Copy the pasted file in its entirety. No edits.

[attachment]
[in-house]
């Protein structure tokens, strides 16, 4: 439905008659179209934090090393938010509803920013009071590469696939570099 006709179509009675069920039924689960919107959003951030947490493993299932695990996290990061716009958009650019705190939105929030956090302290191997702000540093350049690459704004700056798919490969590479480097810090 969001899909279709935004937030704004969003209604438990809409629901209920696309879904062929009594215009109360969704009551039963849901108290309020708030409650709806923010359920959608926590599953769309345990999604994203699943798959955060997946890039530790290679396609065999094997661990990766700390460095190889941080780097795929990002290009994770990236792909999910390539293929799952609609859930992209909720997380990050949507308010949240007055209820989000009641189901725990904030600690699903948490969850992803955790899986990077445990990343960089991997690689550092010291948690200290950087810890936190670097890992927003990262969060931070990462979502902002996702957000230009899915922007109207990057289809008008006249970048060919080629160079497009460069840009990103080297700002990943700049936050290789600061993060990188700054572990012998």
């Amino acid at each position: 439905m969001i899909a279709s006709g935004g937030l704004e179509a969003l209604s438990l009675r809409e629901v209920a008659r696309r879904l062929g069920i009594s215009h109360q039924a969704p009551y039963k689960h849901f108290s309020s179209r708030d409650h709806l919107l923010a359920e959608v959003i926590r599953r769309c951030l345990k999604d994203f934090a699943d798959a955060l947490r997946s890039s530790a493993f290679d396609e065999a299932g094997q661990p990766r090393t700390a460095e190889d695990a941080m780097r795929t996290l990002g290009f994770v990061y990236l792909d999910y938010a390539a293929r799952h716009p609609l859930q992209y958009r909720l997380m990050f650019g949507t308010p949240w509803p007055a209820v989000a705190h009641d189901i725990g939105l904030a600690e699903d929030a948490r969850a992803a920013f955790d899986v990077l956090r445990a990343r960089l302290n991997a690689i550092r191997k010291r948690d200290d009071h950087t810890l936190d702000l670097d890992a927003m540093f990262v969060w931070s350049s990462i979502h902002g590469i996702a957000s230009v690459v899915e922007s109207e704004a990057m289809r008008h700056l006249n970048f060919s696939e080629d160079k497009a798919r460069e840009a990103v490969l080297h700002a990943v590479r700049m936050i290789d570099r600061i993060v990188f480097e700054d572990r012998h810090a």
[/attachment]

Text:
[in-house]
């Protein structure tokens, strides 16, 4: 439905008659179209934090090393938010509803920013009071590469696939570099 006709179509009675069920039924689960919107959003951030947490493993299932695990996290990061716009958009650019705190939105929030956090302290191997702000540093350049690459704004700056798919490969590479480097810090 969001899909279709935004937030704004969003209604438990809409629901209920696309879904062929009594215009109360969704009551039963849901108290309020708030409650709806923010359920959608926590599953769309345990999604994203699943798959955060997946890039530790290679396609065999094997661990990766700390460095190889941080780097795929990002290009994770990236792909999910390539293929799952609609859930992209909720997380990050949507308010949240007055209820989000009641189901725990904030600690699903948490969850992803955790899986990077445990990343960089991997690689550092010291948690200290950087810890936190670097890992927003990262969060931070990462979502902002996702957000230009899915922007109207990057289809008008006249970048060919080629160079497009460069840009990103080297700002990943700049936050290789600061993060990188700054572990012998």
């Amino acid at each position: 439905m969001i899909a279709s006709g935004g937030l704004e179509a969003l209604s438990l009675r809409e629901v209920a008659r696309r879904l062929g069920i009594s215009h109360q039924a969704p009551y039963k689960h849901f108290s309020s179209r708030d409650h709806l919107l923010a359920e959608v959003i926590r599953r769309c951030l345990k999604d994203f934090a699943d798959a955060l947490r997946s890039s530790a493993f290679d396609e065999a299932g094997q661990p990766r090393t700390a460095e190889d695990a941080m780097r795929t996290l990002g290009f994770v990061y990236l792909d999910y938010a390539a293929r799952h716009p609609l859930q992209y958009r909720l997380m990050f650019g949507t308010p949240w509803p007055a209820v989000a705190h009641d189901i725990g939105l904030a600690e699903d929030a948490r969850a992803a920013f955790d899986v990077l956090r445990a990343r960089l302290n991997a690689i550092r191997k010291r948690d200290d009071h950087t810890l936190d702000l670097d890992a927003m540093f990262v969060w931070s350049s990462i979502h902002g590469i996702a957000s230009v690459v899915e922007s109207e704004a990057m289809r008008h700056l006249n970048f060919s696939e080629d160079k497009a798919r460069e840009a990103v490969l080297h700002a990943v590479r700049m936050i290789d570099r600061i993060v990188f480097e700054d572990r012998h810090a």